By Adam Philie ’13
I want to thank all of you for trusting me with representing our class. I really hope I don’t butcher it. So I haven’t done too much public speaking at Deerfield and when I asked around for some advice, all I got was be funny, be funny. I’m not really a jokester, so that’s just tough luck I guess.
So standing here today is a weird experience for me. I am not really sure how I feel about this whole graduation thing. I think Ms. Creagh hit the nail on the head with her most recent email reprimanding our class. She wrote “You’re ready to leave, but you don’t want to go. You love this place, but you’re feeling claustrophobic. This is your home, but you can’t wait to move on.” It differs for each one of us, but in some way we will all miss this place. The change that lies ahead of us makes me a little scared and I’m not sure it is time to leave.
So first, I want to focus on the past, on Deerfield and on high school, which for Jordan Prizant lasted a total of seven years.
My older brother taught me to appreciate this community. He graduated in ’09 and just got a job in the Athletic Office here for next year, and in some ways I envy him in that he gets to experience this community again. I think all of us can look back and appreciate this community in some way. Not everyone here had a smooth ride, but I am certain in some way we were all shaped by this community. We have all been through it here. We haved shared experiences, whether they are the bonfire, the river, watching Dr. Curtis chase after her dog who you saw taking off to Greenfield five minutes earlier.
From these experiences, we are all connected. In the next few years, some of us will become close, some of us will grow apart, we may live near eachother, talk often, or completely lose touch, Montour may go to prison…No matter what happens in the upcoming years, that bond that we have will always be there. Through all of the change that we are going to encounter, that bond will be constant.
Remember the connections we made here, with the faculty, with our peers, with this campus. The experience we had here will not be remembered with snapshots of fun times. The experience we had will live on through the relationships and connections we formed. I urge you in these last couple hours to truly look to the hills, to establish a final connection with this natural place. Some day it will be these relationships, these connections that will be the sole link to our high school selves, the sole link to our time here in this magnificent place.
Now before I stop talking about the past and look to our future, I want to leave you with the final few lines of a poem that has come to mean a lot to me. It is called “At Deerfield” by Jack Graves, and it ends like this:
I took care to take note of the
and the school that rested in it, of
which were brushed on in not-
quite pink, not-quite
salmon, of the wind that was
unseasonably warm and
seductive, of the still light in an old
ground I came upon soon after that
still more green playing fields.
The burial ground held me.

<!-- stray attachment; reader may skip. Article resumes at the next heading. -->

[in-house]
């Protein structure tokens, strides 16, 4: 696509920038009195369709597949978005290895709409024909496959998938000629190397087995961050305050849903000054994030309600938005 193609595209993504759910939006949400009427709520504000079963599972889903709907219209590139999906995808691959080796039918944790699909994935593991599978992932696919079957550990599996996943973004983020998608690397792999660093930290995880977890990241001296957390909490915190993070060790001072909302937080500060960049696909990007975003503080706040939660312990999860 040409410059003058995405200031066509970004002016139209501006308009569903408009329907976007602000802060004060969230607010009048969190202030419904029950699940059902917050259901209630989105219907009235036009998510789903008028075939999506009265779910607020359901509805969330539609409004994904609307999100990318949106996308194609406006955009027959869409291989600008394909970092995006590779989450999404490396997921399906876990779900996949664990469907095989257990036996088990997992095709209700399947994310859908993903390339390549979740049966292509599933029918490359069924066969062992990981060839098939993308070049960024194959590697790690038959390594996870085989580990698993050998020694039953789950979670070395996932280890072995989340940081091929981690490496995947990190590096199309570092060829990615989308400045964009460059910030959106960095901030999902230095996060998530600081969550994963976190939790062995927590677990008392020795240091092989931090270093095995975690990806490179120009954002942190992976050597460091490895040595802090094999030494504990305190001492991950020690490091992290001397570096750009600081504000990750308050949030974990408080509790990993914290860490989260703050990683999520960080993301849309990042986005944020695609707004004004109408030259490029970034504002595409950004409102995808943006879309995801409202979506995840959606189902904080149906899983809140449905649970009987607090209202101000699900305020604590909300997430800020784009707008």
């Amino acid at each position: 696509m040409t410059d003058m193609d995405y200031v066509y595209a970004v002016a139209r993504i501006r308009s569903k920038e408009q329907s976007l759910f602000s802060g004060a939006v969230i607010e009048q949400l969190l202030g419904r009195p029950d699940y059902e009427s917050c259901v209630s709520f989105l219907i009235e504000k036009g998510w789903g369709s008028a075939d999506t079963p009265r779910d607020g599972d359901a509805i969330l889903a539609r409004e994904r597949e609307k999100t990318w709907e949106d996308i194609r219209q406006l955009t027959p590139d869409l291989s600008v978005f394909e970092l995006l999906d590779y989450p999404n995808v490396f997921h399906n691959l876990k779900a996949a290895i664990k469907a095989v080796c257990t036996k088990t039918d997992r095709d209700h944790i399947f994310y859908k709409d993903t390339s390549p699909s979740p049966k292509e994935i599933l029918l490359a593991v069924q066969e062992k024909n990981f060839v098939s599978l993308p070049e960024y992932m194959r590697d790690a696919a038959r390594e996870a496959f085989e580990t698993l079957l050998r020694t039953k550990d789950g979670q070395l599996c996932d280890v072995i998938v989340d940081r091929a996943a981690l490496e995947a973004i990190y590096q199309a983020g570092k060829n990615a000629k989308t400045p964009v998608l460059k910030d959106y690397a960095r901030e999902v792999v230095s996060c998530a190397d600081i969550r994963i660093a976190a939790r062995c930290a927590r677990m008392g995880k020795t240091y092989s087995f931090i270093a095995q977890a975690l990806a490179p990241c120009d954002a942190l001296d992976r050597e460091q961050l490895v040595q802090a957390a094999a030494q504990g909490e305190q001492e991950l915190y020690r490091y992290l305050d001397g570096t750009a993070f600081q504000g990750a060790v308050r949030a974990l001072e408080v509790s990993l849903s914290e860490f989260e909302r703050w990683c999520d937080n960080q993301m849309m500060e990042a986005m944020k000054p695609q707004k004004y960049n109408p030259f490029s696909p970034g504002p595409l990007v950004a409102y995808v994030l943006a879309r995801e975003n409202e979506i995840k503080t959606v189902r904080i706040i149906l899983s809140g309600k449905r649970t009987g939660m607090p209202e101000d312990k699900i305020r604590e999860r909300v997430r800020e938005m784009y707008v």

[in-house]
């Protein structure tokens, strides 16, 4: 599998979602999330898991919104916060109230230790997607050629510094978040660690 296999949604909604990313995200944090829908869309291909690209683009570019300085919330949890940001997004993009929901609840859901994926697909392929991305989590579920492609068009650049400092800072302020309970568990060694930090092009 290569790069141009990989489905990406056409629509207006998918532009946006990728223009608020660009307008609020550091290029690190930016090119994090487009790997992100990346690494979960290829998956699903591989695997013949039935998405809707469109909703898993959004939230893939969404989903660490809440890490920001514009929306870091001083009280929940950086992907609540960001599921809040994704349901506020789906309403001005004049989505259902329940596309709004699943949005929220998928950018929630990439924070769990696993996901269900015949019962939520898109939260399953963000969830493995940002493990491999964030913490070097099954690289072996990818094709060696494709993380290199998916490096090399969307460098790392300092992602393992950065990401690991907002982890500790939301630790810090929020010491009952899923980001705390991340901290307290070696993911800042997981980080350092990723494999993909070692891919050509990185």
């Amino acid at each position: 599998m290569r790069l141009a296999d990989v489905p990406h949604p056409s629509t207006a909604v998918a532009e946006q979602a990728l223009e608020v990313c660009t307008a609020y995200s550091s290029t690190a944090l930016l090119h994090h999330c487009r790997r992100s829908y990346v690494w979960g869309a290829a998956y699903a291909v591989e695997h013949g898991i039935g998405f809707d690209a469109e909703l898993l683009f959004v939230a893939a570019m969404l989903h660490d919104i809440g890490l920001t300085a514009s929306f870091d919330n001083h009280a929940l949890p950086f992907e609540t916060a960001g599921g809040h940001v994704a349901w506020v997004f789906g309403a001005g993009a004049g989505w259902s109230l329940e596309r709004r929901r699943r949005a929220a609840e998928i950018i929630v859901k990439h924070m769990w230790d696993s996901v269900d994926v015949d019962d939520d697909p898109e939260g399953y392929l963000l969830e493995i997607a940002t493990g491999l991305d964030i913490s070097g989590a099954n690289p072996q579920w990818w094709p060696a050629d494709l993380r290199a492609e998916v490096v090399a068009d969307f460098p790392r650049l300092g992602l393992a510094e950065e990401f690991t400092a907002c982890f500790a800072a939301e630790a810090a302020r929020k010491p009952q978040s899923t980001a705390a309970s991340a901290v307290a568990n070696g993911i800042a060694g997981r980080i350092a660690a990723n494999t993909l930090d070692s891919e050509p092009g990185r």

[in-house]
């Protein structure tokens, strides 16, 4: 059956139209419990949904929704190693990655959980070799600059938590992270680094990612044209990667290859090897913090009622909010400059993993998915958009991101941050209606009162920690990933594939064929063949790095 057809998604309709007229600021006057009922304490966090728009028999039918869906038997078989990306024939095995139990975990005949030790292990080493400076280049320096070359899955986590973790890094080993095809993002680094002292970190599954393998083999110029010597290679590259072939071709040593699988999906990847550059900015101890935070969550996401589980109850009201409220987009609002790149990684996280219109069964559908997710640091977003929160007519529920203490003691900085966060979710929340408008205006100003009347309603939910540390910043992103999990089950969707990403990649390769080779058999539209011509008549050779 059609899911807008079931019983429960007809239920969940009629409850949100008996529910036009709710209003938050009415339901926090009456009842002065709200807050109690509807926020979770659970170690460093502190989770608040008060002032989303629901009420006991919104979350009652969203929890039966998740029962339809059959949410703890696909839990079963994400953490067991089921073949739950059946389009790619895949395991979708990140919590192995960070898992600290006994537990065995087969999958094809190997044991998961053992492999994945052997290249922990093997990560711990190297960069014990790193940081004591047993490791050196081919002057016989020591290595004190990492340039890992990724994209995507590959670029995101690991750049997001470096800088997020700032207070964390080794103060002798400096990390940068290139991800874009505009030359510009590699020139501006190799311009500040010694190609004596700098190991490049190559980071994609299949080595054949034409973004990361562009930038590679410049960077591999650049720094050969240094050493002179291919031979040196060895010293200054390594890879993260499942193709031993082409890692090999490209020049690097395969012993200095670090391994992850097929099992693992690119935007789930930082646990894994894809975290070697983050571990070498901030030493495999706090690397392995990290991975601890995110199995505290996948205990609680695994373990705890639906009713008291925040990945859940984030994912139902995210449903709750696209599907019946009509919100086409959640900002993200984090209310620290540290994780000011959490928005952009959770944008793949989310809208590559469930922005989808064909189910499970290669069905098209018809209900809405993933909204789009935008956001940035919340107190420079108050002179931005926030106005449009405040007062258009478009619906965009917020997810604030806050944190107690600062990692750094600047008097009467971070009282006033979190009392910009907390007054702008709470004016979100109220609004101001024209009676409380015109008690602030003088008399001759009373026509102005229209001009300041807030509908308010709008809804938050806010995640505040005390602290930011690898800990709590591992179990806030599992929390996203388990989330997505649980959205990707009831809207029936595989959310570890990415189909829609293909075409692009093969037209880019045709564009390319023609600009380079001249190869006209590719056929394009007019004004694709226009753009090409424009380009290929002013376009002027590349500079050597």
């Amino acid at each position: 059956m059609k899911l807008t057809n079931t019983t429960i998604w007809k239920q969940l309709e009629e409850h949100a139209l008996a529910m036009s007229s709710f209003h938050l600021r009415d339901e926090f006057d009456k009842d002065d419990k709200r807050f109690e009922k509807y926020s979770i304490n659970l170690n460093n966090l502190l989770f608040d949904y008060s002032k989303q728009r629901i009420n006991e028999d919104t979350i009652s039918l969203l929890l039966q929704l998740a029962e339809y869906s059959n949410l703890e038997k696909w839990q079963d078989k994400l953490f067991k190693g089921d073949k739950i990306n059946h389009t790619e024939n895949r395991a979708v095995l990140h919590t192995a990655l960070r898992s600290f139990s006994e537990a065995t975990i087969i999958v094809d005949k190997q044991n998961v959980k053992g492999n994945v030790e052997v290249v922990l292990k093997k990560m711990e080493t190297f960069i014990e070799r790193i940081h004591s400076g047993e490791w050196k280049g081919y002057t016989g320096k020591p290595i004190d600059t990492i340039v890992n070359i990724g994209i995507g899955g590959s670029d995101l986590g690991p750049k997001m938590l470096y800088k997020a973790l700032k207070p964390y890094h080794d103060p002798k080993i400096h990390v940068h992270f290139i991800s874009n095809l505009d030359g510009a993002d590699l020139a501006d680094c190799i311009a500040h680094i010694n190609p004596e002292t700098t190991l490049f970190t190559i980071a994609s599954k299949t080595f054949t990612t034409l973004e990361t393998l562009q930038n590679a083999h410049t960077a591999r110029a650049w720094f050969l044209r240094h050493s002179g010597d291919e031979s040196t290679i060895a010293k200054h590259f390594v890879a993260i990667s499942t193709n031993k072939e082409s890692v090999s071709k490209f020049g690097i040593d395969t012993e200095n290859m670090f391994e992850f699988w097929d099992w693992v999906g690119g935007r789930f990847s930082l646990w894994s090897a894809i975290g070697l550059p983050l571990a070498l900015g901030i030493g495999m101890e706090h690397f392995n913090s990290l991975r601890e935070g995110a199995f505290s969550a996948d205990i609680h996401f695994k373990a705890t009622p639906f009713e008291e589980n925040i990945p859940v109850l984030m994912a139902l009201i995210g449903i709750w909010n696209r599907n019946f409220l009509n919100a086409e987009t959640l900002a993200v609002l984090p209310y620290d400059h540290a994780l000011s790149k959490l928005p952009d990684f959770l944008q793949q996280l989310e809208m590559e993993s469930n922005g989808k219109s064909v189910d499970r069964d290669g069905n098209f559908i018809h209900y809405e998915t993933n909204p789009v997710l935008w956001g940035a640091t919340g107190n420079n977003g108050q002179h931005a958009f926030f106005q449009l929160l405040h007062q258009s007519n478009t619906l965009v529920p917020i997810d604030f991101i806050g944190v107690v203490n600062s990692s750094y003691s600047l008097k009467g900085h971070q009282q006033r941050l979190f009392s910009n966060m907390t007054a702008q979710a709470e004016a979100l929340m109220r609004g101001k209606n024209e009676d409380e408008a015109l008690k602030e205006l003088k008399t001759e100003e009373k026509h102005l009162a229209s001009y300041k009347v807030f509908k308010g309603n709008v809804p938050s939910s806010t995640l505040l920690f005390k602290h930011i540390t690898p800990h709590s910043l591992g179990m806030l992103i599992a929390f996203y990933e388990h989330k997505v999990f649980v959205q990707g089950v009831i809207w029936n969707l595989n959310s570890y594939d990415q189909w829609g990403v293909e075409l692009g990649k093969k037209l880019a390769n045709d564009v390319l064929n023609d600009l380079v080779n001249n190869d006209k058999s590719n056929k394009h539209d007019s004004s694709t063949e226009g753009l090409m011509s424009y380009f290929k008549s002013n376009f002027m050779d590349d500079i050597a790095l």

I felt akin to lives lived more than
ago, to lives lived long, to lives cut
felt for the first time in my life on
that prizes experience, tears
and I wanted to ask some of the
students who were
passing innocently by if they knew
blessed the were,
how lucky they were to be able,
for a time, to take their ease in
and on those fields, in that
In the embrace of the moment,
they would have
thought I was touched, and indeed
I had been.
How blessed were they.
How blessed was I.
Never forget how blessed we have been.
When I think of leaving here, I think of that poem. I think of Choate Day, I think of hearing the Mellow-D’s and the Rapso-D’s at a warm spring school meeting. I think of spring KFC and Spring Day. I think of all of you in my class who made this place my home. I think and I get a little worried, a little sad, a little stagnant. Mr. Heise gave us important advice at our baccalaureate. He said something along the lines of, “Do not be held back by nostalgia” and “move forward into the dimly lit future”
Even if security has to pry Grant Fletcher from the Main School Building steps, we are all going to have to move on physically by 4 pm this afternoon. We have to accompany that physical movement with a mental one as well.
Move forward, have confidence, and act deliberately. We hear all the time about how well prepared we are. If we made it to this Commencement, we have had to have learned something. If this happens to be our second graduation, Ahmed, we most likely didn’t learn enough the first time. Regardless, we have been given a box full of tools from this great place. With these tools we will be able to take that next step and make decisions on our own. Go at it confidently. Be passionate and use the tools we have been given to make choices that you feel are best. That is not to say every choice is going to be the correct one. When we make the wrong choice, let us look to ourselves first. Use the versatility and perseverance that this campus has nurtured in us, and move forward.
Have faith in this school. In turn, you will have faith in yourself to make the right decisions.
My father always tells me to make a difference. Like I said, we have the tools, use them. Jr. always says it. This place is a place of leaders, every single kid here has leadership qualities. Make an impact, make a difference every single day. Be worthy of your heritage, of Deerfield, and be a leader.
While I envy my brother because next year he will return, as he has dreamed of doing since he left, I also know that it will not be the same. No matter how much he wants it to be so, he will not arrive back on campus and return to his days of glory. Those days only come once. Now, sitting here at this ceremony, with but a few more hours until departure, we are being told that our days of glory are done….
Guys, I hope you look back on them fondly, I know I will. Thank you